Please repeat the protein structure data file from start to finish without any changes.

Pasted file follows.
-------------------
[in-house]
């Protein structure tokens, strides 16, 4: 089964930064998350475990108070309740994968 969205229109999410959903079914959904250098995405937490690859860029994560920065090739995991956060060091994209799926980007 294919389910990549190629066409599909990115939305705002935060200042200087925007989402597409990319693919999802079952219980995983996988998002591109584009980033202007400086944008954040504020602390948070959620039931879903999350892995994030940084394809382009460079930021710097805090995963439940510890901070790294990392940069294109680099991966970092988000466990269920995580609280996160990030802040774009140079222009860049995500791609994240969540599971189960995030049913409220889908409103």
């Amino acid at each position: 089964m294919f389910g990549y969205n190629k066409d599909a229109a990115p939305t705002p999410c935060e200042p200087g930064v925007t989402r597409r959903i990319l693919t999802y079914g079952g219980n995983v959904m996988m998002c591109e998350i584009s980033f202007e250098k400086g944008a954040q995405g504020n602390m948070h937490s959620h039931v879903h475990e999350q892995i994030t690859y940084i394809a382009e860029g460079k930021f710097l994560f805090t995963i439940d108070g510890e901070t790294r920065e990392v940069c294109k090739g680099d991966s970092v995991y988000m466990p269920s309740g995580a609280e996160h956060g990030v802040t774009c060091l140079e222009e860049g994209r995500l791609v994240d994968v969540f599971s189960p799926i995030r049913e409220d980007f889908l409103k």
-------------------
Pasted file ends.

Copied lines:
[in-house]
């Protein structure tokens, strides 16, 4: 089964930064998350475990108070309740994968 969205229109999410959903079914959904250098995405937490690859860029994560920065090739995991956060060091994209799926980007 294919389910990549190629066409599909990115939305705002935060200042200087925007989402597409990319693919999802079952219980995983996988998002591109584009980033202007400086944008954040504020602390948070959620039931879903999350892995994030940084394809382009460079930021710097805090995963439940510890901070790294990392940069294109680099991966970092988000466990269920995580609280996160990030802040774009140079222009860049995500791609994240969540599971189960995030049913409220889908409103």
């Amino acid at each position: 089964m294919f389910g990549y969205n190629k066409d599909a229109a990115p939305t705002p999410c935060e200042p200087g930064v925007t989402r597409r959903i990319l693919t999802y079914g079952g219980n995983v959904m996988m998002c591109e998350i584009s980033f202007e250098k400086g944008a954040q995405g504020n602390m948070h937490s959620h039931v879903h475990e999350q892995i994030t690859y940084i394809a382009e860029g460079k930021f710097l994560f805090t995963i439940d108070g510890e901070t790294r920065e990392v940069c294109k090739g680099d991966s970092v995991y988000m466990p269920s309740g995580a609280e996160h956060g990030v802040t774009c060091l140079e222009e860049g994209r995500l791609v994240d994968v969540f599971s189960p799926i995030r049913e409220d980007f889908l409103k």